Along with the Tigris, the Euphrates defines the region of Mesopotamia – one of the cradles of agriculture, city-building, writing, and other hallmarks of human civilization. The river’s shores have been inhabited since the earliest days of humanity. Together with iconic early cities like Eridu and Ur, a number of ancient kingdoms arose along the Euphrates: Sumerian, Akkadian, Babylonian, and many more.
The river flows out of the northern mountains past the Nemrut and Urfa regions and continues onto the broad desert plains of Mesopotamia, where it makes its way over a thousand miles more before joining with the Tigris to flow into the Persian Gulf. While its highland headwaters receive rain and snow that feed the river’s flow, its lower reaches are arid; here, the river creates a green ribbon through the dry plains. It was this water source that allowed agriculture and cities to arise along the Euphrates millennia ago; even today, the river is a key source of drinking and irrigation water, essential to life in the region.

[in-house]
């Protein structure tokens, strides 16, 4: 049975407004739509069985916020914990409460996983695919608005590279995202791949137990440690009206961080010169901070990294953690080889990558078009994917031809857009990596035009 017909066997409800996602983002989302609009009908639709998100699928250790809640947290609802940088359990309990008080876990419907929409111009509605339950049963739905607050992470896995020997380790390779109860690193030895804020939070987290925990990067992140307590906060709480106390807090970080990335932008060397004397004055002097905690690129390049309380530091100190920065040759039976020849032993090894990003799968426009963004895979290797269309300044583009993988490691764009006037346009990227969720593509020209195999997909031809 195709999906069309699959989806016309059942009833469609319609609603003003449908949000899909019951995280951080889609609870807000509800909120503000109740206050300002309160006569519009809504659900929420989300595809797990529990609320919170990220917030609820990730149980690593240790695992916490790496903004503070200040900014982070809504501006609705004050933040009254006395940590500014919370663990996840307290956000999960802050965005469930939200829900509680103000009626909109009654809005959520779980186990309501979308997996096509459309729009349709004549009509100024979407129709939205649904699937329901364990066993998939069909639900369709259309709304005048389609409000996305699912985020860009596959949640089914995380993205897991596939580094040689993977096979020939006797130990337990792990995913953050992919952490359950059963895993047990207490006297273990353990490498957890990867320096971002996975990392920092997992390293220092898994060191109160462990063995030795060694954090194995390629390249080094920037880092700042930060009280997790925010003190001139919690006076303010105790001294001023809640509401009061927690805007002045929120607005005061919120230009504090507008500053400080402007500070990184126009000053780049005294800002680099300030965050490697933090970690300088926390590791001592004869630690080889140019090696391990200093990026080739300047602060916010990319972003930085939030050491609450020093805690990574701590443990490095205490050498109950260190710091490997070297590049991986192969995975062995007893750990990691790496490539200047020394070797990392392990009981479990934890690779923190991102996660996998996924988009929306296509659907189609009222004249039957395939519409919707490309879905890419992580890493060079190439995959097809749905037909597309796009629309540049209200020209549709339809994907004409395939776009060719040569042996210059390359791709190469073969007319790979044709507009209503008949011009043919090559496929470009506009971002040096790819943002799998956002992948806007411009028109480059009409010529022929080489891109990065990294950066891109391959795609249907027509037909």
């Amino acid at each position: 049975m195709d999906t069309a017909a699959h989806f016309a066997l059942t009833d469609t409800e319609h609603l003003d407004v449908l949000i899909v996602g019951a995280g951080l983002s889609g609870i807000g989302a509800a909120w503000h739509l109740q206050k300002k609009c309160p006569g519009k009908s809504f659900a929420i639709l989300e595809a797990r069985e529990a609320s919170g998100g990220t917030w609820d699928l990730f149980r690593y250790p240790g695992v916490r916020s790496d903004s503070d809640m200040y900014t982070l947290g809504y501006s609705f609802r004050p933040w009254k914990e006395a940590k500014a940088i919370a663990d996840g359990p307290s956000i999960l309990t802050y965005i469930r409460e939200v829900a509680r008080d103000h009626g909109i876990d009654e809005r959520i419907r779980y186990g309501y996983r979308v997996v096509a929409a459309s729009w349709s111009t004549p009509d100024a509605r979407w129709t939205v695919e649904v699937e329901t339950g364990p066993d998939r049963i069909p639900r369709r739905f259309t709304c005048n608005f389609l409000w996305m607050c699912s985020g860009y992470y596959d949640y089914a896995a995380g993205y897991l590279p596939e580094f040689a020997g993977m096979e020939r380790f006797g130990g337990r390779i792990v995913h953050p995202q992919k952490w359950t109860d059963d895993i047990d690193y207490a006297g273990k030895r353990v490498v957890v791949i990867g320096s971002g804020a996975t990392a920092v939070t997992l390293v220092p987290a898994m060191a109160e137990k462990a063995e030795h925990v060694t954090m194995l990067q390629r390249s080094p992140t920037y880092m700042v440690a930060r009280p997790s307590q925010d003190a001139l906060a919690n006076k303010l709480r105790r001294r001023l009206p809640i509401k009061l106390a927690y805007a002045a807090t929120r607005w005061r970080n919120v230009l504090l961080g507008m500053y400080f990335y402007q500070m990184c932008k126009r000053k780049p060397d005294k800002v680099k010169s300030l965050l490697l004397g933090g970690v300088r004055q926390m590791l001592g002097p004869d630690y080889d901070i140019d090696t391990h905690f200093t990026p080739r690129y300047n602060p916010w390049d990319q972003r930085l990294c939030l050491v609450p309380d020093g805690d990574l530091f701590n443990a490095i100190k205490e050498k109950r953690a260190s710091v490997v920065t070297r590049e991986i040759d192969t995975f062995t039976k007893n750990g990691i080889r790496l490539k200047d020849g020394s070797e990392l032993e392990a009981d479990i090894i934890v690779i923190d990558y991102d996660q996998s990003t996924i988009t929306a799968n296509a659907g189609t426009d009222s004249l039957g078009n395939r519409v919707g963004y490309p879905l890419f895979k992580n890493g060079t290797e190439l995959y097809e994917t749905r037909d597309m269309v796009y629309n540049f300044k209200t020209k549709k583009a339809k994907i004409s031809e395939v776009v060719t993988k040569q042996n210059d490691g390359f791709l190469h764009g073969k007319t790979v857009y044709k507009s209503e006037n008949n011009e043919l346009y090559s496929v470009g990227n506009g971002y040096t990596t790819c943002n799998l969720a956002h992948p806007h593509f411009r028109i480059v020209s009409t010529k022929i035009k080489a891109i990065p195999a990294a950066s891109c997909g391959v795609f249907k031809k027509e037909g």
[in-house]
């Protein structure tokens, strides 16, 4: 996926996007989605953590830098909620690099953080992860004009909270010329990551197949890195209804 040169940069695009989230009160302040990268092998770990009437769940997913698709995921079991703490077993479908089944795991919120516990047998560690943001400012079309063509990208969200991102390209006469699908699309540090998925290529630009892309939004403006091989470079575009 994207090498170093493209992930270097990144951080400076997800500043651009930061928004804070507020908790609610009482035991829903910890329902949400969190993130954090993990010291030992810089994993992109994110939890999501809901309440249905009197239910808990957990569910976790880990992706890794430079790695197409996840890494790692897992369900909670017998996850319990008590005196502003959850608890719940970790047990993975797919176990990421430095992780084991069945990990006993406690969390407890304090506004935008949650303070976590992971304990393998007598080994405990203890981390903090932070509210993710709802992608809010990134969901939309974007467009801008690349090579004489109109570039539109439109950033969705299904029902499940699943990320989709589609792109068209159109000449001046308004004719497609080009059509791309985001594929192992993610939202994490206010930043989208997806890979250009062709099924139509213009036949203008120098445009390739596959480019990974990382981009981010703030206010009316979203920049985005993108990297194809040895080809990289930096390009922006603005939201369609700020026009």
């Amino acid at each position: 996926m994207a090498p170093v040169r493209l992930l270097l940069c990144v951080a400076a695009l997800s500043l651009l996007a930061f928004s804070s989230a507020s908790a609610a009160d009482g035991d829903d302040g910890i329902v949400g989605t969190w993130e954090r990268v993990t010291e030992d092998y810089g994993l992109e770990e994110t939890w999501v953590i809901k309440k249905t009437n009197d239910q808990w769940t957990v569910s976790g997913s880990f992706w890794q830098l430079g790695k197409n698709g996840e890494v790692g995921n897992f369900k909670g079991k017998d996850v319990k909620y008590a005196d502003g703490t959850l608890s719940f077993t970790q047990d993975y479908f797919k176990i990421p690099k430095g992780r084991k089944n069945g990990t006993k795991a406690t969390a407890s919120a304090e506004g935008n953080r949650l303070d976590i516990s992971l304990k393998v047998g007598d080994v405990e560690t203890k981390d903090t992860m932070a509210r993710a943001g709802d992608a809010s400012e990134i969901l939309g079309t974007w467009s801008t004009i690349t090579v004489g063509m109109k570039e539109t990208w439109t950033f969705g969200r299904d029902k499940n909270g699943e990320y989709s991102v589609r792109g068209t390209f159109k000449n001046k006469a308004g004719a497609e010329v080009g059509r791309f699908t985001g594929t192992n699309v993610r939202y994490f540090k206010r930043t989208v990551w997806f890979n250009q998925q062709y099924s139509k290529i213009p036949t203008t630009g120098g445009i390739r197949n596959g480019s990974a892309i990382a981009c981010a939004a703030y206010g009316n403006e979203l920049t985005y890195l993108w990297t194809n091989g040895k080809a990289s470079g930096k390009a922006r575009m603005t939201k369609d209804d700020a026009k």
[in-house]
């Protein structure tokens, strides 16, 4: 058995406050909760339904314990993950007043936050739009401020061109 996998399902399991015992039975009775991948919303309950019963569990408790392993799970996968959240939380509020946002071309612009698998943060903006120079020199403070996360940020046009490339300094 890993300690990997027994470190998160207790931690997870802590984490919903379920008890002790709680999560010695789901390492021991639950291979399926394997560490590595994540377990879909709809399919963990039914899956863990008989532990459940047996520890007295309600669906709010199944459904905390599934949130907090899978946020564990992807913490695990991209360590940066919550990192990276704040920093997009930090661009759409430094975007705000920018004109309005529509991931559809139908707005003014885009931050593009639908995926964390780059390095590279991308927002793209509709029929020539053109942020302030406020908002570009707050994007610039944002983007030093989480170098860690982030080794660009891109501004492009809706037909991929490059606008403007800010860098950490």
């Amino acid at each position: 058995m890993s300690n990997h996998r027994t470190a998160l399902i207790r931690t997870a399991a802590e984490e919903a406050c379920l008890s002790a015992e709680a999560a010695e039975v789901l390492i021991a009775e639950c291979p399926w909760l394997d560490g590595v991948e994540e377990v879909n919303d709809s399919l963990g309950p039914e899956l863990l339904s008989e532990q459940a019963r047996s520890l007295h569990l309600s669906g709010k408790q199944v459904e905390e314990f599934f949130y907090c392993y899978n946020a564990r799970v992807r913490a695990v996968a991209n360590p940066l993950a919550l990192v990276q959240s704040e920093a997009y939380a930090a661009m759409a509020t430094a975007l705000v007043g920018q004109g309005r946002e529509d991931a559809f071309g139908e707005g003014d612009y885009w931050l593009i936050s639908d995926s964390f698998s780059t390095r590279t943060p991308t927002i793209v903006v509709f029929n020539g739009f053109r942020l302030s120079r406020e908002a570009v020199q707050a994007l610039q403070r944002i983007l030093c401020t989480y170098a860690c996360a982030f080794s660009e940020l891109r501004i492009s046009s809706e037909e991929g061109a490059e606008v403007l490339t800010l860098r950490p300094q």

Dividing Mt. Nemrut from the Urfa region is a massive lake formed on the Euphrates River by the Ataturk Dam, a construction intended to collect water for irrigation and generate hydroelectric power. On the Abraham Path’s route through the Harran Region, one can see the infrastructure in place to accomplish these goals – a dense network of canals bringing water into the Harran Valley and the surrounding hills to irrigate cotton fields and other agricultural areas.
The creation of the lake drastically altered the landscape and required the relocation of thousands of people. The rising waters also submerged numerous historical sites, including Samosata, the former capital of the Commagene Kingdom.